The New York Yacht Club has submitted a challenge for the 37th America’s Cup to the Royal New Zealand Yacht Squadron in Auckland, New Zealand.
The New York Yacht Club won the America’s Cup in 1851 and successfully defended the Cup 26 times. Although in 1983 the Cup was won by the Royal Perth Yacht Club, the New York Yacht Club remained active as a challenger in 1987, 2000 and 2003 before stepping away from the competition. With the creation of the American Magic syndicate, the Club returned to the America’s Cup in 2021.
The American challenge was accompanied by a draft Protocol for the regatta, which would see the Cup Match take place in New Zealand during early 2024, utilising the AC75 class.
Christopher J. Culver, commodore of the New York Yacht Club, said: “The America’s Cup is at a pivotal point in its 170-year history. The competition for the 36th edition was thrilling, and Emirates Team New Zealand was a worthy winner.
“However, the New York Yacht Club, as the original trustee of the event and a participant in the most recent edition, has serious concerns about the future of this great competition. The cost of a competitive campaign, the lack of continuity in the class and the inability to plan beyond the current cycle have combined to create a prohibitive barrier to entry, which has manifested in the dwindling number of challengers and public interest.
“While we await further details on the location, timing and conditions for the 37th America’s Cup, we want to emphatically signal our enthusiasm for a multi-challenger event in 2024.
“Our proposed Protocol for the 37th America’s Cup is the product of months of work and countless conversations with America’s Cup stakeholders, including current and former challengers and defenders. It includes the tools necessary to improve the long-term commercial viability and global reach of the competition, while remaining true to the Deed of Gift and to the spirit of one of international sport’s oldest competitions.”
The draft Protocol put forward by the New York Yacht Club features several key concepts:
- A multi-event schedule — time and location — for the next four America’s Cup regattas, which will enable teams, corporate partners and media to plan in advance, think beyond single campaigns and maximise revenue opportunities;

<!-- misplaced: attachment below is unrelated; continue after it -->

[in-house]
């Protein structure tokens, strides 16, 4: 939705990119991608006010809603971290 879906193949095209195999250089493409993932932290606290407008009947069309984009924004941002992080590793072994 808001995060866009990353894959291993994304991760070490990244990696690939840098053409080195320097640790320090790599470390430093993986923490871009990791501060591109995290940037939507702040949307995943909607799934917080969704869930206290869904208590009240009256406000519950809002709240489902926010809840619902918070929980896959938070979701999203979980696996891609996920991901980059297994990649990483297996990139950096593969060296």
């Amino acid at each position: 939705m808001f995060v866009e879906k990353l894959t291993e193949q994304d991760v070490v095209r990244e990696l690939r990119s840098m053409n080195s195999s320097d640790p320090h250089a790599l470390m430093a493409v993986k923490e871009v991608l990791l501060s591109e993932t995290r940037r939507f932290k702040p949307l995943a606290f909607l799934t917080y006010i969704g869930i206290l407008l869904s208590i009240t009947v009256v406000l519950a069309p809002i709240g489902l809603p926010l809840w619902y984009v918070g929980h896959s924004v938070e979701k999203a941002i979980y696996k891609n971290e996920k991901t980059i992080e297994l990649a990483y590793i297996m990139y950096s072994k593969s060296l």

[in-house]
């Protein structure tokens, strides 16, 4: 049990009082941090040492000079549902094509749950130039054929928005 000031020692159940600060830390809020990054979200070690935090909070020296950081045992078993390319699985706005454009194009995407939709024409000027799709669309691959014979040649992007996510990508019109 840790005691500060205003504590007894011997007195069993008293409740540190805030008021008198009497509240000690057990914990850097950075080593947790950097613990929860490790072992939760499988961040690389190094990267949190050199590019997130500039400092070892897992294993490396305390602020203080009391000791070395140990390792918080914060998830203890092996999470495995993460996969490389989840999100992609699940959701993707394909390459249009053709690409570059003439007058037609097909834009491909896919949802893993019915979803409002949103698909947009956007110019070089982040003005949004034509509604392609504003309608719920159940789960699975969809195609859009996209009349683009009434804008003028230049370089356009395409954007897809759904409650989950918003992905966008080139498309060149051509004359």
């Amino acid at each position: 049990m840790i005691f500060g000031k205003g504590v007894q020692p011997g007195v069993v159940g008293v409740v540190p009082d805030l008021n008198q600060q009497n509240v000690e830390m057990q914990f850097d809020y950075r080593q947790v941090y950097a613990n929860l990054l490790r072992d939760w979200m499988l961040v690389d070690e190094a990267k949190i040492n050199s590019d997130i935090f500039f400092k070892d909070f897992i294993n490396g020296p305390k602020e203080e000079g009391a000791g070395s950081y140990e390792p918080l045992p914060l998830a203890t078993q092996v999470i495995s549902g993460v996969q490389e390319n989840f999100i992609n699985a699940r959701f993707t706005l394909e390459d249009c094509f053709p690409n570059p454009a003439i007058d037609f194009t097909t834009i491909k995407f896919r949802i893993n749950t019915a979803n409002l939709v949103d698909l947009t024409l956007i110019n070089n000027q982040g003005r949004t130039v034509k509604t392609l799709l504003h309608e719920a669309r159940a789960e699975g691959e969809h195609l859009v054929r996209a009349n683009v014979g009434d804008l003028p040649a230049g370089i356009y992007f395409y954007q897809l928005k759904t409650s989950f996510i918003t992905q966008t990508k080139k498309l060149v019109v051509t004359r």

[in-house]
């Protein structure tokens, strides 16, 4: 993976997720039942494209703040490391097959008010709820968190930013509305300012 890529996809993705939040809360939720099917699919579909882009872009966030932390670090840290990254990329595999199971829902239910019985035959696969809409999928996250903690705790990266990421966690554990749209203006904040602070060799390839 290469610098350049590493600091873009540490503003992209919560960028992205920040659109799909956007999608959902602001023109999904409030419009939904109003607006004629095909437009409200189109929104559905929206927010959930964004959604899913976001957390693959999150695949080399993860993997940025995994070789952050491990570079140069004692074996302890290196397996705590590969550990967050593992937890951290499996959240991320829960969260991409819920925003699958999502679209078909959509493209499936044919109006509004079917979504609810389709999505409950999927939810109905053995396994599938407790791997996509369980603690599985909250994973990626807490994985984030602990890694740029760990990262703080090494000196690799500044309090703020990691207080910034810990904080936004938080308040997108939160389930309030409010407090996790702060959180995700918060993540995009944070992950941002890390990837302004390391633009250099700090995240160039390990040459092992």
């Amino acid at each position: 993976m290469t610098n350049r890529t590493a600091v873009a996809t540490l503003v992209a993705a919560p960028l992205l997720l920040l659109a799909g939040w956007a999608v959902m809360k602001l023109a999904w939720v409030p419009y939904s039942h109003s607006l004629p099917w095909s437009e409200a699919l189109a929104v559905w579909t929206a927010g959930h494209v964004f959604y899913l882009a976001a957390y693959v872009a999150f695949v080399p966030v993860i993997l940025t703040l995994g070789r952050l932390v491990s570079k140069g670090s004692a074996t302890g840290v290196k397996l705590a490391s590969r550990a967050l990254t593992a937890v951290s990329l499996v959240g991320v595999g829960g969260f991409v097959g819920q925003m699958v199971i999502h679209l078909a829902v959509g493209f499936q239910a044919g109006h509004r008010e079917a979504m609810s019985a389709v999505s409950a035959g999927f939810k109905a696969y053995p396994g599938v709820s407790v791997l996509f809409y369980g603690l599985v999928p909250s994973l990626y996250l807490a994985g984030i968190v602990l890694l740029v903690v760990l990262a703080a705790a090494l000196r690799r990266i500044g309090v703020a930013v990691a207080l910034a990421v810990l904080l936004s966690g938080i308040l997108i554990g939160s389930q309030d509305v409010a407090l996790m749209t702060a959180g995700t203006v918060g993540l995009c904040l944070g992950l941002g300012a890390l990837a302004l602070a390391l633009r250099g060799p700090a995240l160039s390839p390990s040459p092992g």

- Enhanced and independent event management via the creation of an America’s Cup Board of Governors, which will provide continuity and impartial oversight;
- Consistency in design, starting with the confirmation of the AC75 as the class for the 37th America’s Cup;
- Stronger crew nationality rules to draw more interest and to promote friendly competition between foreign countries;
- Cost-control measures – a predictable, and shorter, three-year cycle; consistency in platform; an increase in one-design components; and a limit of one new boat per Cup cycle, all of which will make the America’s Cup more accessible and more sustainable.
In response a brief joint statement was released by Royal Yacht Squadron Ltd and Challenger of Record INEOS TEAM UK stating: “As the Challenger of Record for the 37th America’s Cup, we are working collaboratively with the Royal New Zealand Yacht Squadron and Team New Zealand to write the Protocol that will define the rules moving forward. We are delighted to hear that the New York Yacht Club are interested in continuing participation in the America’s Cup and we will keep them informed as we move forward.”
It would seem the New Zealand and British teams are giving nothing away at this point. Although the 36th America’s Cup did not end well for the American team – remember those images of their capsized boat – this challenge and protocol is clearly about the club looking to get involved in the decision making early on – even though entries for the next Cup cycle are not yet open. Although they must wait for the New Zealand Defender and British Challenger of Record to clarify details about the next event, New York Yacht Club has, with this protocol, offered a clear outline of what they want to see.